Edwards & Kautz
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Paducah Legal Issues Blog

Tread cautiously when dealing with insurers after an accident

One of the first things you learn to do after a motor vehicle accident is to contact your insurance company to report the crash. This act will set in motion the claims process that provides financial coverage for your vehicle damage and any injuries you and your passengers suffer.

Whether you opt into Kentucky's no-fault coverage or have personal injury protection on your policy, you will be dealing with an insurance adjuster. If you have paid up your premiums, you might assume a payout for your claim will be automatic. However, this may not be the case. Since insurance companies are in business to make a profit, you may find yourself battling for a fair assessment of your case.

Some accident injuries can alter the course of your life

You may be a cautious and defensive driver, but you cannot always control the actions of those around you. When the negligence or recklessness of other drivers leaves you with injuries, you may have many questions about what your future will look like. Many car accidents result in fatalities, but far more end with life-changing injuries. Not only do certain injuries reduce your quality of life, they may create extreme hardships for your Kentucky family, perhaps for the rest of your life.

Every motor vehicle crash is different, and certain variables, such as speed and the size of the vehicles, can affect the outcome. Nevertheless, there are some injuries that first responders and emergency room doctors see all too frequently when tending to car accident victims.

Addressing the danger of lead exposure on the job

Kentucky residents should know that not far from them, in the city of Newark, officials have been handing out bottled water to the residents after finding high levels of lead in the water. The National Resources Defense Council has even sued the city, claiming that officials failed to install systems to prevent water corrosion on service lines. All of this shows the importance of preventing lead exposure.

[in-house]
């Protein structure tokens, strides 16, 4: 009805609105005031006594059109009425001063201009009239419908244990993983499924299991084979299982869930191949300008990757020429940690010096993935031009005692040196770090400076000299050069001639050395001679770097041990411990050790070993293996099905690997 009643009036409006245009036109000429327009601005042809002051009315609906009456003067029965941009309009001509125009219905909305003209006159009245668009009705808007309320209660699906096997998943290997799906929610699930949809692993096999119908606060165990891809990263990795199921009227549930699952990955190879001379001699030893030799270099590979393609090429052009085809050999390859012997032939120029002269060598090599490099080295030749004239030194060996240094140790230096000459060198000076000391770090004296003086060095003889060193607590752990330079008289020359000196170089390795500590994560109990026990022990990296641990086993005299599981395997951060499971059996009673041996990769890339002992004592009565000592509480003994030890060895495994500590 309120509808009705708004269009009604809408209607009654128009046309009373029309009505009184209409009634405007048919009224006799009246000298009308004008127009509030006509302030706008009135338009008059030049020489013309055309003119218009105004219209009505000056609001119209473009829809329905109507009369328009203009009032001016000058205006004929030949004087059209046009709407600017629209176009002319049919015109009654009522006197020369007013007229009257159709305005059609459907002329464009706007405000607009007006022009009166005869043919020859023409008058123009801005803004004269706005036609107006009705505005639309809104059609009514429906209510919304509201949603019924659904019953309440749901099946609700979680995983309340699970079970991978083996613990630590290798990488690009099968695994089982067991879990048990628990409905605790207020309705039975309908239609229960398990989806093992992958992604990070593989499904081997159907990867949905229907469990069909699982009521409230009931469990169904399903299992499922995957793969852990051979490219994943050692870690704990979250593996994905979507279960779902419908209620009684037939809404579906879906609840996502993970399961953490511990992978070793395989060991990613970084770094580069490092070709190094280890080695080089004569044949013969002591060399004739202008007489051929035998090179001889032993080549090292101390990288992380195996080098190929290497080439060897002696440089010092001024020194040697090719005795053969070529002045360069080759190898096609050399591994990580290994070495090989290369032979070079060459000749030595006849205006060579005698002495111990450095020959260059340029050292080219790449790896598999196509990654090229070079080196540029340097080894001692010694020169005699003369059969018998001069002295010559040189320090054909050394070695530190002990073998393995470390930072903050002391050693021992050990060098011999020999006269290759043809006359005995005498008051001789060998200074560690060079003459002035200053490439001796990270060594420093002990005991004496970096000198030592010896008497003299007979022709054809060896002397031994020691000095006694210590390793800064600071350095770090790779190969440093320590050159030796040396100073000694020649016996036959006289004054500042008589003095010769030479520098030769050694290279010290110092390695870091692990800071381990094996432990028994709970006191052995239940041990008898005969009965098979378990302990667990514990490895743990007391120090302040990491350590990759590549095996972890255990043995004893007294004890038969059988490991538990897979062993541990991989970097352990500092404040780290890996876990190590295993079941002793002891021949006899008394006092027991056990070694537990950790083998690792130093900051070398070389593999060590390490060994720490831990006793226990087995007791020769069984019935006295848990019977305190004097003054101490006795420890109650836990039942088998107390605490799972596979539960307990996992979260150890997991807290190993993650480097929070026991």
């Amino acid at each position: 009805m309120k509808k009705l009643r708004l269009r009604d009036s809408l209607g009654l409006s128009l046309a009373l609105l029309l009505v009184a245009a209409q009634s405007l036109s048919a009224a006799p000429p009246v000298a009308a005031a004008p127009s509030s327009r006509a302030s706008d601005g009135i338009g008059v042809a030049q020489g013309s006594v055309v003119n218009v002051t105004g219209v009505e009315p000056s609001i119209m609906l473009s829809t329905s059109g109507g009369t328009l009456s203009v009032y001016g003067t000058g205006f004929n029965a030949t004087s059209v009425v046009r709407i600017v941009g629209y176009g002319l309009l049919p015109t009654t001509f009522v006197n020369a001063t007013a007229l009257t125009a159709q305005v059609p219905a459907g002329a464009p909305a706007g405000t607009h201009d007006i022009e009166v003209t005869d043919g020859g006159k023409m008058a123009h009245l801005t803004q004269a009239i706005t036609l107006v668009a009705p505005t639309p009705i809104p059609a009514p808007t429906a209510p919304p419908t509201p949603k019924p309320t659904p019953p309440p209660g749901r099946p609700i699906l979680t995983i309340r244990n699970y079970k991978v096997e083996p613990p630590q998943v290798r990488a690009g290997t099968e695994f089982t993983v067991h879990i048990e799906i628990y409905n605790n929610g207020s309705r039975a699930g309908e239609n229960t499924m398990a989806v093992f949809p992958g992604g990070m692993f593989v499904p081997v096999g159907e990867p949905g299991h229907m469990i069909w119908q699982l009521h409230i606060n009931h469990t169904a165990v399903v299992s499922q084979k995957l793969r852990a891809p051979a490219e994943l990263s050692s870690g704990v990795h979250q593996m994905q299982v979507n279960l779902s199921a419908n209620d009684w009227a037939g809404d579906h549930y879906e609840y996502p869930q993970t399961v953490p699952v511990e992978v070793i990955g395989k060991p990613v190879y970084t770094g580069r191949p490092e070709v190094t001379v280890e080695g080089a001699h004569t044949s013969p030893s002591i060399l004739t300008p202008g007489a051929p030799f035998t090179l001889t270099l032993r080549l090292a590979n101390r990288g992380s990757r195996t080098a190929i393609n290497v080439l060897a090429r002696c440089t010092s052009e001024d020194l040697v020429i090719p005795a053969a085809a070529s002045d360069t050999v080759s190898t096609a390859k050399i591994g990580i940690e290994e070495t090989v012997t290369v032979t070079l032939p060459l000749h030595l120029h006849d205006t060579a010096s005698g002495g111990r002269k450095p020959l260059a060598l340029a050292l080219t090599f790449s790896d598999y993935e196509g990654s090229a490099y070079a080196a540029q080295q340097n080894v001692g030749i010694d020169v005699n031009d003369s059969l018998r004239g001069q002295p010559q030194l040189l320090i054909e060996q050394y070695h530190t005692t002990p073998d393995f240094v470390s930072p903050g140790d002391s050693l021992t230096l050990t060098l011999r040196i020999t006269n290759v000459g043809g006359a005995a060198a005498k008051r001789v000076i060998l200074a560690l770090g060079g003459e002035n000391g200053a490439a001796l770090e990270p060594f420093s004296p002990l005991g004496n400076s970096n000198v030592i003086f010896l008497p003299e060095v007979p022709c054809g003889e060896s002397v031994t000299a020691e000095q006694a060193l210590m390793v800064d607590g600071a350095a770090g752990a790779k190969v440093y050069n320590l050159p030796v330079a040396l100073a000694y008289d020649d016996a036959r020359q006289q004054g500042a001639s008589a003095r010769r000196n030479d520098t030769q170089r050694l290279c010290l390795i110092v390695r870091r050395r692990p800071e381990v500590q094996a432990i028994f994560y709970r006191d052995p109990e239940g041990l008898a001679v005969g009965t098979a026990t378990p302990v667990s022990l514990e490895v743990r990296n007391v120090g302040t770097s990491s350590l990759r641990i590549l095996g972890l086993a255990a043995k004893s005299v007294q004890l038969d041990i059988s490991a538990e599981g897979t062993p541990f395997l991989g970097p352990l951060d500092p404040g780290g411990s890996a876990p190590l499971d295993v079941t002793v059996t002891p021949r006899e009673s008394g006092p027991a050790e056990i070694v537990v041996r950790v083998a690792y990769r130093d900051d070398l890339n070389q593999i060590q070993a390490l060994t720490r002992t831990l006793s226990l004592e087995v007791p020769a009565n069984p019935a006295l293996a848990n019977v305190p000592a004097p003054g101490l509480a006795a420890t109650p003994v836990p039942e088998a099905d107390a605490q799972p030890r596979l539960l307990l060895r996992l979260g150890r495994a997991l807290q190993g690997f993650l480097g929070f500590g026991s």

While employers may not have an entire city's supply of drinking water to overlook, they still have a responsibility to their workers. These responsibilities are clearly laid down by OSHA. Most prominently, the safety organization requires all employers to provide free potable water both for drinking and for washing one's hands. Drinking water must be dispensed from a drinking fountain or a covered container with disposable paper cups or bottles.

Improving workplace safety in three steps

There are three steps that employers in Kentucky can take to improve workplace safety. These points can be helpful for workplaces in all industries. First, employers will want to consider indoor air quality. A poorly ventilated building can trap mold and pollen and cause workers to have headaches, nausea, itchy skin and fatigue. When more than 20% of occupants suffer like this, employers can be sure that they have sick building syndrome.

Air quality can be affected by various chemicals, too, such as benzene and chloroform. Wood industries are at a particularly high risk for exposing workers to silica, which can result in lung disease. Perhaps worst of all is asbestos exposure. Some 1.3 million construction workers are exposed to this mineral every year, usually in old buildings with asbestos-laden tiles, pipes, roofing sheets and other materials.

One-hour sepsis treatment protocol may harm patients

Sepsis is a potentially deadly medical condition that requires quick treatment. However, a recently-published editorial argues that new guidelines requiring sepsis to be treated within one hour of diagnosis could actually harm patients in Kentucky and elsewhere.

In 2018, the Surviving Sepsis Campaign, or SSC, care bundle was introduced with the purpose of helping emergency department doctors quickly diagnose and treat sepsis patients. Under SSC guidelines, doctors are supposed to perform a set of specific sepsis treatments within the first 60 minutes of a patient arriving in triage. These treatments include taking lactate level measurements, obtaining blood cultures, administering broad-spectrum antibiotics, applying vasopressors and giving drugs to regulate lactate levels and hypotension. In the past, doctors were supposed to perform these treatments over three-hour or six-hour windows.